Daily, especially pertaining to actions that are completed within 24 hours and that recur every 24 hours; thus, most reference is made to diurnal cycles, variations, ranges, maxima, etc. The diurnal variability of nearly all of the meteorological elements is one of the most striking and consistent features of the study of weather. The diurnal variations of important elements at the earth's surface can be summarized as follows: 1) temperature maximum occurs after local noon and minimum near sunrise; 2) relative humidity and fog are the reverse of temperature; 3) wind generally increases and veers by day and decreases and backs by night (see heliotropic wind, land and sea breeze, mountain and valley wind); 4) cloudiness and precipitation over a land surface increase by day and decrease at night; over water the reverse is true, but to a lesser extent; 5) evaporation is markedly greater by day; 6) condensation is much greater at night; 7) atmospheric pressure varies diurnally or semidiurnally according to the effects of atmospheric tides.
diurnal heating -
In the ocean, heating from solar radiation (primarily shortwave) that can lead to transient thermoclines and the afternoon effect.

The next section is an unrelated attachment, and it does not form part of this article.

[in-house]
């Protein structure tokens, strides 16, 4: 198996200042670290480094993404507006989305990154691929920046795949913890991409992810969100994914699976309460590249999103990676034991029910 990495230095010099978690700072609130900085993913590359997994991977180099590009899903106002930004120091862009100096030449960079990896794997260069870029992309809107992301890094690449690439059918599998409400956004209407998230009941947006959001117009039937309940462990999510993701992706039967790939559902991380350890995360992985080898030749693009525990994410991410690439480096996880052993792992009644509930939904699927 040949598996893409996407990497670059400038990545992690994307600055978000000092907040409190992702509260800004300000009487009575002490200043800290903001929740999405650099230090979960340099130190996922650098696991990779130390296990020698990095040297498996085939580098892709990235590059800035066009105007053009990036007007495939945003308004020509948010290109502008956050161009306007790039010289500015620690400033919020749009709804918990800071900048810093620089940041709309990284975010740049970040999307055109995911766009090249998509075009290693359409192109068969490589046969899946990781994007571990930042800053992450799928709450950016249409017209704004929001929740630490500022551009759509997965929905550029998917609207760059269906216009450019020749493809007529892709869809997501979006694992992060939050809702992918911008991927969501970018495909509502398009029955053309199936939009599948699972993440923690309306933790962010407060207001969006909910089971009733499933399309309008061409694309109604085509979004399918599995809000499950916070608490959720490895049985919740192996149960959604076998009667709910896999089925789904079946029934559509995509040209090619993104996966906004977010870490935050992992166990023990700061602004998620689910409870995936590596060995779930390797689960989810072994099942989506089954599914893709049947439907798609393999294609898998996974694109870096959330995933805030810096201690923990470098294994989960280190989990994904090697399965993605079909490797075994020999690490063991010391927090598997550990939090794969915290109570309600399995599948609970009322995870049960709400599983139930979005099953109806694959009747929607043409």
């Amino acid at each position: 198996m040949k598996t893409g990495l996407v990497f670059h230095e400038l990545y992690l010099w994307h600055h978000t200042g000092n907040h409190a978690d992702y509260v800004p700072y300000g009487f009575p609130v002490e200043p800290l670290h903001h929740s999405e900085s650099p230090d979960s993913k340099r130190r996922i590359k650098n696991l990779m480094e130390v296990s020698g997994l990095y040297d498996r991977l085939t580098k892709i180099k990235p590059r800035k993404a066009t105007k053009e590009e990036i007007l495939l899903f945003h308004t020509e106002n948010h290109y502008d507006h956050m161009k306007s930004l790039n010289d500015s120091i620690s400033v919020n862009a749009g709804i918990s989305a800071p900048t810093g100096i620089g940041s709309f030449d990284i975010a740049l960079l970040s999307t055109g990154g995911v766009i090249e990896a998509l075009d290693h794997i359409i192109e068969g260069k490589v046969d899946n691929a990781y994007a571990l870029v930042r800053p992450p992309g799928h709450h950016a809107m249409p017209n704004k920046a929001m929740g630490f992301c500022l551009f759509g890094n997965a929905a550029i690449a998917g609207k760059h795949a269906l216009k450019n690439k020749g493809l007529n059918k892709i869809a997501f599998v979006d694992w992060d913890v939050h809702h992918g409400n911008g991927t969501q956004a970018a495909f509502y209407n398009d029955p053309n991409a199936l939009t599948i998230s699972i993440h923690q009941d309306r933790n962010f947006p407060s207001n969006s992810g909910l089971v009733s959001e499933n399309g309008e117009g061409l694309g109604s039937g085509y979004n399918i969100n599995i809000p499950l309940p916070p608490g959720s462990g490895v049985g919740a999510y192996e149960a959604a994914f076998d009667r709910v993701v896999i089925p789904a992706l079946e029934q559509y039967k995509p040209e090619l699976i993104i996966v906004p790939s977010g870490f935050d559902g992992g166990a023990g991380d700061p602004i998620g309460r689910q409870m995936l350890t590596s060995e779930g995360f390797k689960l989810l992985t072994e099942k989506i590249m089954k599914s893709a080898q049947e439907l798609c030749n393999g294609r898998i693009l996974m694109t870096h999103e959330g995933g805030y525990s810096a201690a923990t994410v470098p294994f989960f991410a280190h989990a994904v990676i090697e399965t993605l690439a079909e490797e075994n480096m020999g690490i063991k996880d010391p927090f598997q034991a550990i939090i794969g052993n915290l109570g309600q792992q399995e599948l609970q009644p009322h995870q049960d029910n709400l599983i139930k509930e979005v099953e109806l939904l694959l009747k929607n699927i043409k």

The expansion or spreading out of a vector field; also, a precise measure thereof. In mathematical discussion, divergence is taken to include convergence, that is, negative divergence. The mean divergence of a field F within a volume is equal to the net penetration of the vectors F through the surface bounding the volume (see divergence theorem). The divergence is invariant with respect to coordinate transformations and may be written div F or · F, where is the del operator. In Cartesian coordinates, if F has components Fx, Fy, Fz, the divergence is Expansions in other coordinate systems may be found in any text on vector analysis. In hydrodynamics, if the vector field is unspecified, the divergence usually refers to the divergence of the velocity field (see also mass divergence). In meteorology, because of the predominance of horizontal motions, the divergence usually refers to the two-dimensional horizontal divergence of the velocity field where u and v are the x and y components of the velocity, respectively. This divergence is denoted by any of the following symbols: divH V, H · V, div2 V, 2 · V, divp V, p · V, where the last two quantities involve derivatives in the isobaric surface. The order of magnitude of the horizontal divergence in meteorological motions is of considerable dynamic importance: The geostrophic wind has divergence of the order of 10-6s-1; the wind field associated with migratory cyclonic systems, 10-5s-1; motions of smaller scale (such as gravity waves, frontal waves, and cumulus convection) have characteristic divergence one or two orders of magnitude greater. See balance equation, deformation; compare diffluence, curl, vorticity.